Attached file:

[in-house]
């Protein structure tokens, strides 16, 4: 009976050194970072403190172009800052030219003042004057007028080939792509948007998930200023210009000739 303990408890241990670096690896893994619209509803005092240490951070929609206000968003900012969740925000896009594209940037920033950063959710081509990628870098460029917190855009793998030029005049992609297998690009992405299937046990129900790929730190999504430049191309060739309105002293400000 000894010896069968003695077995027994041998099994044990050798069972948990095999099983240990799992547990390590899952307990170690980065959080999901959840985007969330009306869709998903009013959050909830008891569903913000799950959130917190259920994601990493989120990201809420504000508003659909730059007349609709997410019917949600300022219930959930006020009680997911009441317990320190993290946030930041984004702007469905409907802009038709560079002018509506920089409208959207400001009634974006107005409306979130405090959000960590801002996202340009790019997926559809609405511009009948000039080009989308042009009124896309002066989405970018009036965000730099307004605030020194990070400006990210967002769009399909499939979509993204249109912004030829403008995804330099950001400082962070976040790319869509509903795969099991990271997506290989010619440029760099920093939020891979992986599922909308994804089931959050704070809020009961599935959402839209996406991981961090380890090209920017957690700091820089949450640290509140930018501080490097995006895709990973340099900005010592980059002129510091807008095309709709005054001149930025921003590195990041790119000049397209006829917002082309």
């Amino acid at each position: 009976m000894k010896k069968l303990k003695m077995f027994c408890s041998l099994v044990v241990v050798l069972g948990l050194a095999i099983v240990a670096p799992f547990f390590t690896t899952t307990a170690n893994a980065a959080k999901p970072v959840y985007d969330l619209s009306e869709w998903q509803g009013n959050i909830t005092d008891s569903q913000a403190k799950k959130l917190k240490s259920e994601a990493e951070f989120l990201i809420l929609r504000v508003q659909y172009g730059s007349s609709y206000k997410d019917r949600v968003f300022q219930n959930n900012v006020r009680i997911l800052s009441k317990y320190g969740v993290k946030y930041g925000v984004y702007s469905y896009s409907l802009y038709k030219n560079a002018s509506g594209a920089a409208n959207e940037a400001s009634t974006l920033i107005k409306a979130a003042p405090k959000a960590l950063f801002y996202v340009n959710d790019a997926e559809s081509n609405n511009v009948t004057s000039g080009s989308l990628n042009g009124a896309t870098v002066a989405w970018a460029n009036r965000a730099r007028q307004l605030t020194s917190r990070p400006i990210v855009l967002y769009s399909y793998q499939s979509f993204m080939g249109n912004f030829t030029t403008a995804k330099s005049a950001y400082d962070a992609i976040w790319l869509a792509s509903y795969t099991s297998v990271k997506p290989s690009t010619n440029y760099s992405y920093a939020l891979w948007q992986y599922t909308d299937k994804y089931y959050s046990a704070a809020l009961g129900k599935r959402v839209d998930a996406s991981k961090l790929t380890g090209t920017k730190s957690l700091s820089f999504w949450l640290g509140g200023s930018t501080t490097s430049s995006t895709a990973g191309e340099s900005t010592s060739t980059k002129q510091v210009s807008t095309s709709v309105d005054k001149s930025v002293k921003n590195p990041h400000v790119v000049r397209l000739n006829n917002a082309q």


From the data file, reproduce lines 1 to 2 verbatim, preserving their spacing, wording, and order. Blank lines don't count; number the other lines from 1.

[in-house]
């Protein structure tokens, strides 16, 4: 009976050194970072403190172009800052030219003042004057007028080939792509948007998930200023210009000739 303990408890241990670096690896893994619209509803005092240490951070929609206000968003900012969740925000896009594209940037920033950063959710081509990628870098460029917190855009793998030029005049992609297998690009992405299937046990129900790929730190999504430049191309060739309105002293400000 000894010896069968003695077995027994041998099994044990050798069972948990095999099983240990799992547990390590899952307990170690980065959080999901959840985007969330009306869709998903009013959050909830008891569903913000799950959130917190259920994601990493989120990201809420504000508003659909730059007349609709997410019917949600300022219930959930006020009680997911009441317990320190993290946030930041984004702007469905409907802009038709560079002018509506920089409208959207400001009634974006107005409306979130405090959000960590801002996202340009790019997926559809609405511009009948000039080009989308042009009124896309002066989405970018009036965000730099307004605030020194990070400006990210967002769009399909499939979509993204249109912004030829403008995804330099950001400082962070976040790319869509509903795969099991990271997506290989010619440029760099920093939020891979992986599922909308994804089931959050704070809020009961599935959402839209996406991981961090380890090209920017957690700091820089949450640290509140930018501080490097995006895709990973340099900005010592980059002129510091807008095309709709005054001149930025921003590195990041790119000049397209006829917002082309």